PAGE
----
On Jaywalking: Indie movie thrives with close collaborations and a generous EC community
After growing up in Eau Claire, filmmaker Peter Eaton made his way out to Los Angeles to do the thing. The real deal. His pie-in-the-sky idea for his three years in the City of Angels was to make movies, but what he actually found himself doing was shooting Instagram content for influencers – you know, makeup artists and models with obscene amounts of social capital. Pretty people. Rich people. To Eaton, it all seemed a bit vapid, but he had to pay the bills.
Feeling stuck and creatively zapped, he started to try to shake out what his priorities were, as an artist, a businessperson, and a human.
“You know, we can do something cool on our own with our own money. We don’t need a studio backing. I’m gonna cast my homies who can act. I had all these talented friends that I knew I could bring together to make something happen.” – Peter Eaton on his forthcoming independent film Jaywalking
“I made this big pros and cons list. What are the projects I loved? What are the projects that made the most money? What are the projects I hated?” he said. “All the projects that I never made any money on, but I loved the most and felt the most proud of – they were all shot in the Midwest, they were made here, and they were passion projects.”
Before he moved to the West Coast, Eaton had a number of creatively satisfying projects under his belt: His 2011 short film Sugar Mountain was a sunny, nostalgic homage to teenage summers in Eau Claire; he shot comedic sketches with local pals; and he still helps film the Chippewa Valley’s pastoral beauty for PBS series Around The Farm Table every summer.
Yearning for a fresh fulfilling project, Eaton quit his job in L.A. and started writing a script for Jaywalking – a feature-length film about two losers in small town Wisconsin whose chance meeting takes them on a journey of self-discovery. After getting some editing help from his friend Ian Jacoby – another EC native who stars in the film as Aaron, a 30-something insurance salesman in a state of arrested development – Eaton came back to Eau Claire with a script and a newfound sense of purpose.
Jaywalking also stars Mack Hastings (a frequent collaborator of Eaton’s who had a lead role in Sugar Mountain and a bunch of great sketches) as Nate, a 19-year-old burger flipper who lives in a seedy motel and plays online games. And at its core, it’s a story about friendship, set in the flat, wide landscapes of northwestern Wisconsin. Rather than get over-ambitious, shoot too high and potentially miss, Eaton wanted this story to be pared down to its most simple facets: The honesty and realness of two unlikely friends helping each other get unstuck.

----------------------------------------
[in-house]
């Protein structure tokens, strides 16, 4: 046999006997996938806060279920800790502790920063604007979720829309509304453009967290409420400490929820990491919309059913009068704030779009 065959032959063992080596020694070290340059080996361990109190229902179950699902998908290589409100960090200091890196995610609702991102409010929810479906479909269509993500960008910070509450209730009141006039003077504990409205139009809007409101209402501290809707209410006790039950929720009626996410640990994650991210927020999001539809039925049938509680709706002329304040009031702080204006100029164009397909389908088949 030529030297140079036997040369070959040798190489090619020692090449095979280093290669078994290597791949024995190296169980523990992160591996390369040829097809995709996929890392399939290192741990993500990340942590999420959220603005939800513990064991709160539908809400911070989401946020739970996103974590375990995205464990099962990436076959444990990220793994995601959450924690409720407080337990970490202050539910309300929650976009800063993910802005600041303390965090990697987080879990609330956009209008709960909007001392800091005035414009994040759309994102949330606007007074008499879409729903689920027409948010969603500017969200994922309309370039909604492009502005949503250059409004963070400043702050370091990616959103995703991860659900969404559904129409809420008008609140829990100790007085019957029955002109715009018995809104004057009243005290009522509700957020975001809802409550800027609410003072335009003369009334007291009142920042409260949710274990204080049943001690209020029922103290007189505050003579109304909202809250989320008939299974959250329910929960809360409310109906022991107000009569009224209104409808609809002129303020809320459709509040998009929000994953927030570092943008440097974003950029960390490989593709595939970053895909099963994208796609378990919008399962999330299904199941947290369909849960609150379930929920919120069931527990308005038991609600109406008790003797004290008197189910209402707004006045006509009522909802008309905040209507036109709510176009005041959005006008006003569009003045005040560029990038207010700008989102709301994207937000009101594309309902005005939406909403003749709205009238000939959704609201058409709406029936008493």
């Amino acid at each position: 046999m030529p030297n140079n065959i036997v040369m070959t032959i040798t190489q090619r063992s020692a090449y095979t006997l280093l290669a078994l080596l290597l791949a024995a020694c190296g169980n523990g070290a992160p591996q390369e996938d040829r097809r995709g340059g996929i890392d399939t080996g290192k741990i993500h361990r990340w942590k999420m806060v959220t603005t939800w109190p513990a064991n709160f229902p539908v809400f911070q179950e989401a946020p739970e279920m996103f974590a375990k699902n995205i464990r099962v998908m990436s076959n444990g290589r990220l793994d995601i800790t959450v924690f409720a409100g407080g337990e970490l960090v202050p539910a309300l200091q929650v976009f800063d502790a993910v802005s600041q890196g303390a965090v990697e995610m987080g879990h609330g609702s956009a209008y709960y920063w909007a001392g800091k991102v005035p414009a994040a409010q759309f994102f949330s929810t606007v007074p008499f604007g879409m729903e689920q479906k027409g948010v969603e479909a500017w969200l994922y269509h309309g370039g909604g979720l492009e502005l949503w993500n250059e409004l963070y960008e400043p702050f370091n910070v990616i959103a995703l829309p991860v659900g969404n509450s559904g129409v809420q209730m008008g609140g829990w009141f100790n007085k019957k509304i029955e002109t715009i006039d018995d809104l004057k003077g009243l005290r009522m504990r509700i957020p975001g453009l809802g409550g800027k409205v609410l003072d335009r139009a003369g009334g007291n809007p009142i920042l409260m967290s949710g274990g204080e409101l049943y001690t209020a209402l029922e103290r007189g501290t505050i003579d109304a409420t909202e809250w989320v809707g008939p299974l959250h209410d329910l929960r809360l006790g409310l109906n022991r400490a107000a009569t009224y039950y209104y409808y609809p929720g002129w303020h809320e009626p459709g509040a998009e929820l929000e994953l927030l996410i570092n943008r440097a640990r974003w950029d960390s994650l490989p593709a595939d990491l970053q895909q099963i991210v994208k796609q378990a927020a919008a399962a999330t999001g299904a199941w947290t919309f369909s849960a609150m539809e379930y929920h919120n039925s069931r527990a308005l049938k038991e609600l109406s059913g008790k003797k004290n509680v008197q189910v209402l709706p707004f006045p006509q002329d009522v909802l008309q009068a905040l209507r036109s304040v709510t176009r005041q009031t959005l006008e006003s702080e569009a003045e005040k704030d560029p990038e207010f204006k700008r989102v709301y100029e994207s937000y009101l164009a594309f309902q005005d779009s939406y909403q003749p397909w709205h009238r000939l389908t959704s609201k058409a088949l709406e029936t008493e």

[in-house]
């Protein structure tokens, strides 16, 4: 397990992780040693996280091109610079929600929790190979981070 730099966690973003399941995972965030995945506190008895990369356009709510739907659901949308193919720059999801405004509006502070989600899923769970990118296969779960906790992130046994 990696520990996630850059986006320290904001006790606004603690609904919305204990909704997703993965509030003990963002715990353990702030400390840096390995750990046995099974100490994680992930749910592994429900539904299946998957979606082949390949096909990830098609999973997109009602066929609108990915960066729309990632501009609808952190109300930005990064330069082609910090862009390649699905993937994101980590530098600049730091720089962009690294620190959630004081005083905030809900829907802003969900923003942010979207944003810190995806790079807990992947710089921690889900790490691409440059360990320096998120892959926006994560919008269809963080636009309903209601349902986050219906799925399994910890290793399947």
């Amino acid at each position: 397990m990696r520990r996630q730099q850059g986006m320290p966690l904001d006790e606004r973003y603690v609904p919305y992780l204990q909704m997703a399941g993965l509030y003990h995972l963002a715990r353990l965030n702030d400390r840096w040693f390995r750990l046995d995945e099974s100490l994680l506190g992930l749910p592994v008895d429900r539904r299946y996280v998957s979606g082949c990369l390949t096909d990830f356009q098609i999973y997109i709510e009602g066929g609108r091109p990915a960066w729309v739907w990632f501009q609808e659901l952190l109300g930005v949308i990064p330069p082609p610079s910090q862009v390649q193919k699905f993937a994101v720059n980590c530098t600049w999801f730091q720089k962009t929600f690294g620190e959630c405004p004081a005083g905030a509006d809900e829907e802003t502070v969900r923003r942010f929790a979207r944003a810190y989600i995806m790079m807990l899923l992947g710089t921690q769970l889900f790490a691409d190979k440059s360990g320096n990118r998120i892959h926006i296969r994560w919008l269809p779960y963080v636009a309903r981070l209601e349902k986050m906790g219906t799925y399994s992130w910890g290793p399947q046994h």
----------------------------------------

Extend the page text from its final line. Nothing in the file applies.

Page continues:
“It’s such a simple story. To me, if you can take a really simple story and explore the complexity of those characters, those little honest interactions, that’s better to me,” Eaton said. “There’s a sense of honesty in the Midwest, and I love that.”
Jaywalking was shot over the course 23 days two summers ago at 40-plus locations in and around Eau Claire. But the coolest part of this production was the number of people involved. Tons of Eaton’s old friends and acquaintances lent their talents to this thing, and at the end of the day, the cast and crew numbers totaled about 130. Whether they were doing small bit parts, being extras, or assisting production, Eaton called on a myriad of local friends and supporters to help make this movie a reality. And quite honestly, he said they’re the reason this film exists at all.
Watch the Trailer
“It was a sense of pride. You know, we can do something cool on our own with our own money. We don’t need a studio backing. I’m gonna cast my homies who can act,” he said. “I had all these talented friends that I knew I could bring together to make something. People from Eau Claire came and saved the day and made it happen.”
Watching the film, you’ll notice some familiar settings, of course. There are scenes in the Festival Foods parking lot, Oak Leaf Surgical Center, there’s a concert scene backstage at The State Theatre – the list goes on. Eaton hesitates to call it a quintessential Eau Claire movie, though, and that’s because the themes of the movie itself should be relatable to anyone in any Midwestern town like this. Eau Claire is merely a backdrop for this very human story of connection.
So now, after two years of re-shooting, editing, color correcting, having extreme doubts about the whole thing, mixing sound, adding an original score, editing some more, and having some more self-doubt – Jaywalking is finished. The film is truly a testament to what’s possible with a shoestring budget, big dreams, creative freedom, and a lot of friends.
Eaton is submitting the film to a few major film festivals whose contract language bars a public screening in case the festival can premiere it – as is the case with stuff like this – but a private screening for cast and crew is happening in Eau Claire Thursday Aug. 22. For the many many locals involved in this project, it’s exciting to see what’s become of this project in the last couple of years. And for everyone else, the story of friends and self-discovery is relatably cathartic.
For his next projects, Eaton hopes to continue this trend of low-budget films shot with friends and close collaborators. In a career where he’s experienced almost everything there is about shooting video, Eaton figures projects like Jaywalking are the ones worth fighting for. At the end of the day, if you get to do something awesome with your friends, that makes it all worth it.
To learn more about Jaywalking check out the film’s Facebook page at www.facebook.com/delrepictures